What Kind of Organization will you Create Your Playbook for?
You will develop a Strategy Playbook for a publicly traded company (with more than 100 employees).
What will the Playbook Focus On?
You will write the playbook throughout the course, from the perspective of a consultant. The “plays” you will develop will be responses, based on analysis, to the core questions that any solid business strategy must ask and answer :
What is your winning aspiration? (What to you stand for and believe deeply in?)
Where will you play? (Who will you serve, and who will either help or compete against you?)
How will you win? (How will you create unique value?)
Which capabilities must be in place (to win)? (What skills, competencies and capabilities do you need now, and in the future?)
What management systems are required? (Do you have a supporting culture, structure, systems, and appropriate measures to implement a strategy?)
The final compilation of your “Strategy Playbook for Exceptional Results” will be tangible evidence that you can put your MBA education to use and it will provide you a template for how you can help your current organization, or one you hope to work with in the future, achieve exceptional results.
These solutions may offer step-by-step problem-solving explanations or good writing examples that include modern styles of formatting and construction of bibliographies out of text citations and references. Students may use these solutions for personal skill-building and practice. Unethical use is strictly forbidden.JC Penney is an iconic American retailer with a rich history that dates back to 1898, when James Cash “JC” Penney began working for a two-store operation called Golden Rule Stores.
Within four years, he was offered a partnership in a third store. In 1907, he bought out his partners and purchased full ownership all Golden Rule Stores. JC Penny’s root go back further than any other major retailer except Sears (Sears, Roebuck & Company, established 1886), has outlived behemoths such as Montgomery Ward, and played a role in mentoring Sam Walton, founder of today’s dominant Walmart. At its peak, in 1973, it operated over two-thousand stores.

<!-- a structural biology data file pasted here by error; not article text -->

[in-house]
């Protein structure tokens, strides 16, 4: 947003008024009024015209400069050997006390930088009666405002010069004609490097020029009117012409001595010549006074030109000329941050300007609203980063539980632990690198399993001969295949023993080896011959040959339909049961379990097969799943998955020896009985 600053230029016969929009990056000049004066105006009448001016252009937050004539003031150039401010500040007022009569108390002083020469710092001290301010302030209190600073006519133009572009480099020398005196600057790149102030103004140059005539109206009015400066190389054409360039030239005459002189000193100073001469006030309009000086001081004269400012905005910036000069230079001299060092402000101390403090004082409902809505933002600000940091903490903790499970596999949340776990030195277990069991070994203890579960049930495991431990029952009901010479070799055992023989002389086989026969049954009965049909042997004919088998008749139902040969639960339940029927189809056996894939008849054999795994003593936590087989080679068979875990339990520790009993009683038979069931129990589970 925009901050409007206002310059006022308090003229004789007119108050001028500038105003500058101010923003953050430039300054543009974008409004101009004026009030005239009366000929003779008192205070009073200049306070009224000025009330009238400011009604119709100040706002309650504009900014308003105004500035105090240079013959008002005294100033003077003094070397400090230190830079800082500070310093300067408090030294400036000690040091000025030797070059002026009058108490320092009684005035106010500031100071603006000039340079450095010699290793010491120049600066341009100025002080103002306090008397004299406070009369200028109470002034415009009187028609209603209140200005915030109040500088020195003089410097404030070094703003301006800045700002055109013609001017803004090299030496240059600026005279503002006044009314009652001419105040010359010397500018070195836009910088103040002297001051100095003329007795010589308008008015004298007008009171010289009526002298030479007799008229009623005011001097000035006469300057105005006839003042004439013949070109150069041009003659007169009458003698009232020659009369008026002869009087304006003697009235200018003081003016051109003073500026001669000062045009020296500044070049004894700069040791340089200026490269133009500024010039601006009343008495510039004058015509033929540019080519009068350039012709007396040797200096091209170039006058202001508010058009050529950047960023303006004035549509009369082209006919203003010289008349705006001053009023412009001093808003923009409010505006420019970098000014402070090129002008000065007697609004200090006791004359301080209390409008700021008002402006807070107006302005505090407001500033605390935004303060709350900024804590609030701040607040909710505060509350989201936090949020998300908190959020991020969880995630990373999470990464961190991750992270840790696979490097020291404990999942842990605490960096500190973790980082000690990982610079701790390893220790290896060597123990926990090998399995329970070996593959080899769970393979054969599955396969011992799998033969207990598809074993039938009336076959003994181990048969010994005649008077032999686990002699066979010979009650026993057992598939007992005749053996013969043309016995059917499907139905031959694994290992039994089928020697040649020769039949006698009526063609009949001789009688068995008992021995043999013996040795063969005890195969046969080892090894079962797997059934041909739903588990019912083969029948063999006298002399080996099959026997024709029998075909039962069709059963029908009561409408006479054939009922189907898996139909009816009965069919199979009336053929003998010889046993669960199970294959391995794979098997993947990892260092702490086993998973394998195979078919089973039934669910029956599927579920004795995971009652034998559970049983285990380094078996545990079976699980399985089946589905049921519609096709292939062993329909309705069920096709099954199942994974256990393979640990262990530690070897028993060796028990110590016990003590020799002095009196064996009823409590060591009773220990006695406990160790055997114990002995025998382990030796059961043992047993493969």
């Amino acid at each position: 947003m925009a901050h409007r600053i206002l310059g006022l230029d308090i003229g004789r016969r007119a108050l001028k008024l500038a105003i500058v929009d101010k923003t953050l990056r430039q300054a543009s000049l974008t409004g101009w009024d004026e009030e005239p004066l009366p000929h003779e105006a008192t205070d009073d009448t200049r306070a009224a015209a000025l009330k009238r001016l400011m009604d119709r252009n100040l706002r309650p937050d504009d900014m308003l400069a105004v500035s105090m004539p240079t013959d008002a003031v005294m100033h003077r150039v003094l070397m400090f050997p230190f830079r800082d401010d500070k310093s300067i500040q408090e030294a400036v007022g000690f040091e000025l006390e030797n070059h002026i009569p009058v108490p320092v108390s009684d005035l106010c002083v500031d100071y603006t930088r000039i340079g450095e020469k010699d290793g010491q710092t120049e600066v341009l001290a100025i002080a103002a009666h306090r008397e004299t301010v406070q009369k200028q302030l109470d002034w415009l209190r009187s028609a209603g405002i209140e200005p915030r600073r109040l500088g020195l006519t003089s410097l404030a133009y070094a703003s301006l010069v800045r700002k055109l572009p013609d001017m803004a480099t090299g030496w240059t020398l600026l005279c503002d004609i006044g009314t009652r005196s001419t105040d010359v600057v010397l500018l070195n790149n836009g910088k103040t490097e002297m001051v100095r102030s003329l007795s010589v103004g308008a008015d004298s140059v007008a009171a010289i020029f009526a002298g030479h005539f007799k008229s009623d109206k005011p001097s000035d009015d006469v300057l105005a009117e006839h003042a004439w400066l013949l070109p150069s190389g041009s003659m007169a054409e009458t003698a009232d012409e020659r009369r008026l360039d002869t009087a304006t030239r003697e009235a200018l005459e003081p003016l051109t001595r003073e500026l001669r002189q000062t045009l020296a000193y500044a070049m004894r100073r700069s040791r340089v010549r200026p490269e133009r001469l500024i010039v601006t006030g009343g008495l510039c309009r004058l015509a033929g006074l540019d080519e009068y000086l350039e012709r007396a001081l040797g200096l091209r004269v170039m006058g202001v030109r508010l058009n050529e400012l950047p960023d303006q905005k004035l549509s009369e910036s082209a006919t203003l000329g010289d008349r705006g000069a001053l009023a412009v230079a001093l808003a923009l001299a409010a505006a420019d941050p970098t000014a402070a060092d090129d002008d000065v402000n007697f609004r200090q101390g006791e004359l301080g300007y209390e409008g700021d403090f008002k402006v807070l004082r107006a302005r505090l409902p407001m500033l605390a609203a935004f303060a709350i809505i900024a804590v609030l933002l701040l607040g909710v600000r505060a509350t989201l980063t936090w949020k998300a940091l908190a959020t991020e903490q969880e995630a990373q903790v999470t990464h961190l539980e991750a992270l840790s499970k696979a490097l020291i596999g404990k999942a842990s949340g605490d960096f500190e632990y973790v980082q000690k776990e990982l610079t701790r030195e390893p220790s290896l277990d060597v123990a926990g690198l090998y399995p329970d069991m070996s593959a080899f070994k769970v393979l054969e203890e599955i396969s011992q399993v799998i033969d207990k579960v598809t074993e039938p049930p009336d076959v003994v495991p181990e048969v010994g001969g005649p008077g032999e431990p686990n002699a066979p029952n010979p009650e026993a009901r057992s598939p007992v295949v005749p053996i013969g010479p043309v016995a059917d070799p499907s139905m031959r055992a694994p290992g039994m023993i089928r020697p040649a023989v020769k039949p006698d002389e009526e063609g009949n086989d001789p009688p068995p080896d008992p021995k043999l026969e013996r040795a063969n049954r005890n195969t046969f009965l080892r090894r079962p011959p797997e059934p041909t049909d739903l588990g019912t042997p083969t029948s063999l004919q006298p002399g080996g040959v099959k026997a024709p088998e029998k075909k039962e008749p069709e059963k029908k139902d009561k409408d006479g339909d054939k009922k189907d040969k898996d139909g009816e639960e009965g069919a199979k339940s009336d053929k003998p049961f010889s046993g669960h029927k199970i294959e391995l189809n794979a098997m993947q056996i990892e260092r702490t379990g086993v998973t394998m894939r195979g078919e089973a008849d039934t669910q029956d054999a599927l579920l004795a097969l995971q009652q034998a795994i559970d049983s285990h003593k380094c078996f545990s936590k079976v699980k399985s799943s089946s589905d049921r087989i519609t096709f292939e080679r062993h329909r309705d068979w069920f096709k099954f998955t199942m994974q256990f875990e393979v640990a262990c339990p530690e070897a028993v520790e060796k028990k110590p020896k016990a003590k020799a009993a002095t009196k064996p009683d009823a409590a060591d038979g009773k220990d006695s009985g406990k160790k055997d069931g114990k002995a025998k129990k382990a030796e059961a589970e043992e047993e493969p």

JC Penney is an interesting case study, in that this long-lived and once thriving brand is suffering, and many industry observers question whether it can survive. It has faced hard times before, most notably during the great depression and in the mid-seventies when the entire retail industry was hit hard by recession. However, in the last ten years, it has declined dramatically while other retailers have flourished. In the last ten-years it has had three dramatic management turnovers that failed to turn the company around. In early 2013, JC Penney reported the worst quarter of any major retailer in history, with a same store sales drop of 32%, nearly a third sales decrease in one year. Last year it announced the closing of 10% of its remaining stores. The current stock price is $5.45, even lower than its bottom during the Great Depression.
This playbook proposes a strategy for JC Penney. It will be interesting to see what steps their current management takes and what results they achieve. Whether they survive, thrive, or fail, the case is a reminder that JC Penney, as any business in a free economy, must continually evolve and alter strategy to remain relevant and competitive.
Regardless of JC Penny’s storied history and largely the result of recent management decisions, the facts are stark and the future is grim. Its stock price is at a historic low, it recently announced the closing of a twelve percent of its stores, and it has been overtaken by its key competitors (Isadore, 2017). It is undifferentiated in a saturated retail marketplace and has no unique value proposition. How long it will survive is a topic of open discussion throughout the retail industry. The assessment and recommended approach outlined here are represented in the game plan infographic that follows. This diagram illustrates the characteristics the company must apply to move from its current place backfield toward a winning goal.